This article has been updated to reflect the percent increase in people seeking treatment from the Center For Problem Gambling.
Talk to most people, and they'll tell you that the main problem with upstate's new casinos is that they're not generating enough revenue — that not enough people are visiting these casinos and gambling away their money.
Talk to Philip Rainer, and he'll tell you that the shortfall in gaming revenue and gamblers doesn't trouble him one bit.
Rainer is the chief clinical officer at Capital Counseling, the non-profit agency that runs The Center for Problem Gambling in Albany.
In the 11 months since Rivers Casino in Schenectady opened, Rainer has seen a steady uptick in the number of people seeking treatment for a gambling addiction from his organization.
It's something he anticipated, and that he spoke of at length when I interviewed him shortly before Rivers went live.
When I caught up with Rainer last week, he spoke about the casino's impact in the same matter-of-fact tone he did last year, only this time he was armed with hard numbers that suggest the new casinos have led to an increase in problem gambling.
In February 2017, there were 34 people enrolled in the Center's gambling-treatment program. By December, that number had risen to 54 — a 60 percent increase.
Those numbers might not sound huge.
But they represent a significant increase for a program that has been pretty stable, in terms of the number of individuals served, over the years.
The surge in people seeking treatment has prompted The Center for Problem Gambling to submit a budget increase request to the state Office of Alcoholism and Substance Abuse Services to increase staffing by two full-time positions.
When I spoke with Rainer last year, I wondered whether the big increase in problem gambling that he was predicting would come to pass.
Certainly, there was reason to believe that it might.
At least one study, from the University at Buffalo's Research Institute on Addictions, has shown that having a casino within 10 minutes of your home is associated with a 90 percent increase in the odds of being a problem gambler.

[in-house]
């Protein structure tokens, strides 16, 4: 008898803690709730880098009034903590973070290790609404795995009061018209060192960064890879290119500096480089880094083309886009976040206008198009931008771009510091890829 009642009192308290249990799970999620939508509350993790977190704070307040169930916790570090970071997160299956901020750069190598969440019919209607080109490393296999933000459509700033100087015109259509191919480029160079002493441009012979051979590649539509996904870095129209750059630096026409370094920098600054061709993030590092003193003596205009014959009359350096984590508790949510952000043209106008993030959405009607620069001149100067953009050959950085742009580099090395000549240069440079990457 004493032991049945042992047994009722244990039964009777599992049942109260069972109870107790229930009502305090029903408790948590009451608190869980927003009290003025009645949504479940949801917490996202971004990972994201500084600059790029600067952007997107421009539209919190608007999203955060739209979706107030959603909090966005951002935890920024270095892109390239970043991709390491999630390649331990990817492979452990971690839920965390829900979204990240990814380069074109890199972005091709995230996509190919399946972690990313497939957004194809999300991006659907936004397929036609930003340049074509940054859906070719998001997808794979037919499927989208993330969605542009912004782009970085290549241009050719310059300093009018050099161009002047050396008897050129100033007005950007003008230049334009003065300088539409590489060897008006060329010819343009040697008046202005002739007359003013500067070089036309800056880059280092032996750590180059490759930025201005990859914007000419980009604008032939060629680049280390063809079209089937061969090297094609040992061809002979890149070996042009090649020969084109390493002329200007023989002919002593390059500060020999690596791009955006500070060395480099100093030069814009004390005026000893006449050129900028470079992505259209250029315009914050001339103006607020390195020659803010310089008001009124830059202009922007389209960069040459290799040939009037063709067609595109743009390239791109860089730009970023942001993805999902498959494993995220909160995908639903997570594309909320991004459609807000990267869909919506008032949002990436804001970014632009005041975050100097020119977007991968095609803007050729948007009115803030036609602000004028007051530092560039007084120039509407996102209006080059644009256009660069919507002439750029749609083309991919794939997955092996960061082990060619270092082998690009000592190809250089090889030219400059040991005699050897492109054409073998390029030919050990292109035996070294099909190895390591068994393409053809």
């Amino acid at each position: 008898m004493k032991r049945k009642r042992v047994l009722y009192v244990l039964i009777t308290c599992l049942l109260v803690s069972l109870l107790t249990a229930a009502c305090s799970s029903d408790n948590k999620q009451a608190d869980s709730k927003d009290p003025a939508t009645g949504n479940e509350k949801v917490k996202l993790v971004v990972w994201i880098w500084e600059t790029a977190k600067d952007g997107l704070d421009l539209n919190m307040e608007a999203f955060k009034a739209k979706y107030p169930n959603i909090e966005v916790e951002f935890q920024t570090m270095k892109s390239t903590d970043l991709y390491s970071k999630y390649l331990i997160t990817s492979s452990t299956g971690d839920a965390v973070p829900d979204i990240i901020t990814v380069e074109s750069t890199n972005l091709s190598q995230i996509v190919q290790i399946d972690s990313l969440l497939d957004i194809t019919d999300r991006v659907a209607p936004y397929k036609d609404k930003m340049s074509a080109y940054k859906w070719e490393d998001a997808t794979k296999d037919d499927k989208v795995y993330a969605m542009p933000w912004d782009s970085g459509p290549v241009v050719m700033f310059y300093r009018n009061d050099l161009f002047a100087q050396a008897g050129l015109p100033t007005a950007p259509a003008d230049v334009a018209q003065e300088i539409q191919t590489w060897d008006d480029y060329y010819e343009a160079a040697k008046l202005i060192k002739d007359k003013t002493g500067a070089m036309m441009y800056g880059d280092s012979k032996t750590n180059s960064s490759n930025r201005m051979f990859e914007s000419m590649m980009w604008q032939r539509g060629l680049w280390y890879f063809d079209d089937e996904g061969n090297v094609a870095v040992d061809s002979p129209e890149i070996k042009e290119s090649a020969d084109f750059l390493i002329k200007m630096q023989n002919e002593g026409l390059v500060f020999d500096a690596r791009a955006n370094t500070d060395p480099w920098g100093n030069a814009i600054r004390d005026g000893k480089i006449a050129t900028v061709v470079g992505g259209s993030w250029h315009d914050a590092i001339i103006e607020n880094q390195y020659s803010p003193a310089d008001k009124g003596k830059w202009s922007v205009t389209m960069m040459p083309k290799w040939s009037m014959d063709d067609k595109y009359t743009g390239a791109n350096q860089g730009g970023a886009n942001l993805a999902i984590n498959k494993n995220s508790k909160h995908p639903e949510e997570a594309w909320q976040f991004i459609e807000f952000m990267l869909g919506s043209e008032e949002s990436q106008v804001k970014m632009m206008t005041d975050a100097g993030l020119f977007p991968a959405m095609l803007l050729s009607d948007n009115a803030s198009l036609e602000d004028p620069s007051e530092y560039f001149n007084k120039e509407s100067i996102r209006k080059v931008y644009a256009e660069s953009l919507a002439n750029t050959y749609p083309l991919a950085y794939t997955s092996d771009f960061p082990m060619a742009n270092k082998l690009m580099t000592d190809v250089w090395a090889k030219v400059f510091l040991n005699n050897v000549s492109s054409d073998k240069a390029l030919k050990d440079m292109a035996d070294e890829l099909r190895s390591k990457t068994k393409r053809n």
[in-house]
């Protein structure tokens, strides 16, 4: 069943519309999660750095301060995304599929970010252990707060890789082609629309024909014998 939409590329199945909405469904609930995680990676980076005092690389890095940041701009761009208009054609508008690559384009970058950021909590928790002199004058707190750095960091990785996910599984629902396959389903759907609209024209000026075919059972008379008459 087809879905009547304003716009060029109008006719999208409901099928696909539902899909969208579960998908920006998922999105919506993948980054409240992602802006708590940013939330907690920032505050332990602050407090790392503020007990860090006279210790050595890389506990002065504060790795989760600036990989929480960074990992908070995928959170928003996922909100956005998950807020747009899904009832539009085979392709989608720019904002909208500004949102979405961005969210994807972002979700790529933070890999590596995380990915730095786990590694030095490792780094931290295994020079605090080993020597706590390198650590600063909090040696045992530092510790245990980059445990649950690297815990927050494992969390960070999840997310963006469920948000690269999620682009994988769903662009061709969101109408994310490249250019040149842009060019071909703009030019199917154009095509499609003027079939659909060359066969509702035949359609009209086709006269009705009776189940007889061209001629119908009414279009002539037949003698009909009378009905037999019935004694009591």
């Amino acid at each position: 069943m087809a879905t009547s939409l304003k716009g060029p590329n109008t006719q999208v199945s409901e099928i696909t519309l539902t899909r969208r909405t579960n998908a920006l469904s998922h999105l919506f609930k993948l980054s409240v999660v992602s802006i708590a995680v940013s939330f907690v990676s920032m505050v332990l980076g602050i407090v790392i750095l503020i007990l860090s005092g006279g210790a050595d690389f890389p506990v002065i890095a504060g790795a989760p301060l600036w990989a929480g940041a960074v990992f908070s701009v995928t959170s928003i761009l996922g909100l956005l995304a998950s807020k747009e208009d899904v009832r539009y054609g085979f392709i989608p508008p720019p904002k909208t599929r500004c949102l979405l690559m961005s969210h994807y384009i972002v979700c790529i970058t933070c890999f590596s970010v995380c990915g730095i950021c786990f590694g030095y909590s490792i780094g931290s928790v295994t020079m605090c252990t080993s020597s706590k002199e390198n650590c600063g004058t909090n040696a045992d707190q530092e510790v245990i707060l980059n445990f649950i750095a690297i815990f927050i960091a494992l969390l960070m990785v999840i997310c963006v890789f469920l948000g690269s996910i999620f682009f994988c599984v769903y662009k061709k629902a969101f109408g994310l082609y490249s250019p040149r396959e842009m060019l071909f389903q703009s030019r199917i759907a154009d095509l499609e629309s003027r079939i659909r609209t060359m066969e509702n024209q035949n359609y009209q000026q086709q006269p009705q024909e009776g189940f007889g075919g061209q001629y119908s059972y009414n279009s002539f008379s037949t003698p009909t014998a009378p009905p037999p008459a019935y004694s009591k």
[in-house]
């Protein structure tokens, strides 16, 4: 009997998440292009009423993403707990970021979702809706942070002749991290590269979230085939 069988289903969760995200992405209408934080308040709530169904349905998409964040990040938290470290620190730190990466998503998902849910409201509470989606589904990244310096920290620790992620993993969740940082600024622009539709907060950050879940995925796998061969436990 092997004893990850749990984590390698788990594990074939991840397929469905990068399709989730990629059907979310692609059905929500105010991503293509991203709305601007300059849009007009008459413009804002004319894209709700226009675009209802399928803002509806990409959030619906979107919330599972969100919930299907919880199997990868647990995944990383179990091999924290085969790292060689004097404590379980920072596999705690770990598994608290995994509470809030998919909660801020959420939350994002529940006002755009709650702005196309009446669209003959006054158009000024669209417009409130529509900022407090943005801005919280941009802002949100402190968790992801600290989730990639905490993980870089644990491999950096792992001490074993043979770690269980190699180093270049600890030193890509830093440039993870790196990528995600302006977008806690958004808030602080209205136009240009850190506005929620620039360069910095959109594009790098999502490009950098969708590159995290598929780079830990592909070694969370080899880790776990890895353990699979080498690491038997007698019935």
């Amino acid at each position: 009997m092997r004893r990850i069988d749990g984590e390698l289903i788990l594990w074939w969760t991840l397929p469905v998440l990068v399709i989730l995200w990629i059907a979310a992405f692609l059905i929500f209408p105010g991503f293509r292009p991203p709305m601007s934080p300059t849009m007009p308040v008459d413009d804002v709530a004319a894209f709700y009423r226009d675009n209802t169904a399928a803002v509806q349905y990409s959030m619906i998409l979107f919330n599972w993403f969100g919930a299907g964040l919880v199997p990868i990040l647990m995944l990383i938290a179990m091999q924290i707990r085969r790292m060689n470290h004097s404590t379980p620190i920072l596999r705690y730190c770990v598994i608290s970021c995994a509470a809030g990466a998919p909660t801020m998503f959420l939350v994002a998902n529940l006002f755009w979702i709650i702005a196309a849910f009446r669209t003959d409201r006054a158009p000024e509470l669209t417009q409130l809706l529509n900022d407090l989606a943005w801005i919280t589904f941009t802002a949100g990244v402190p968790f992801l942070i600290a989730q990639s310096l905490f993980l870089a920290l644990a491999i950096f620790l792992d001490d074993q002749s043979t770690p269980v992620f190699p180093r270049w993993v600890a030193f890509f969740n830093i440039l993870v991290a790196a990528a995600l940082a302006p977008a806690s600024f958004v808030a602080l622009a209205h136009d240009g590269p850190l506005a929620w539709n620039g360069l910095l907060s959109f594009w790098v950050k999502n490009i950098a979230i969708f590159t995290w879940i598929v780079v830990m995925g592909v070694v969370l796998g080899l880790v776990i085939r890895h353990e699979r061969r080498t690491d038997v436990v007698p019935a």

But a more recent University at Buffalo study, from 2014, appeared to contradict this finding.
According to this newer study, there has not been a significant increase in problem gambling in the U.S., despite a nationwide increase in gaming opportunities.
I suspect that the truth lies somewhere in the middle — that problem gambling does increase as gambling opportunities increase, though perhaps not to the extent we've been led to believe.
Regardless, one thing is clear: The Center for Problem Gambling has been treating more people since the upstate casinos opened.
And with a fourth casino set to open in the Catskills this year, Rainer expects that demand for the organization's services will continue to increase.
"We anticipate that we're going to see more growth once the fourth casino opens," Rainer said.
He added, "It's a concern for us that the state is trying to increase revenue using an approach that has been known to be detrimental to the health of the community," Rainer told me.
One place that hasn't seen an increase in problem gamblers — but is more prepared for one, should one occur — is New Choices Recovery Center in Schenectady.
Over the summer, the non-profit organization received a waiver from the state that will allow it to serve people whose sole addiction is gambling. New Choices had treated problem gamblers prior to receiving this waiver -- but only if they sought treatment for a substance abuse problem.
"We have not seen more requests [for gambling-only treatment], but it's something the state is anticipating," said Laura Combs, who serves as New Choices' clinical director and is certified to treat problem gambling.
I'm sure I'll be checking in with New Choices sometime this year or next to see whether the organization has seen an uptick in problem gamblers.
I hope not, but it's nice to know the organization is prepared to treat those who seek help.
In the meantime, I'm with Rainer: There is an upside to lower-than-projected gaming revenues, and it's that there are likely to be fewer people battling gambling addictions.
Which is a good thing, even if it hurts the casinos' bottom lines.
Reach Gazette columnist Sara Foss at firstname.lastname@example.org. Opinions expressed here are her own and not necessarily the newspaper's.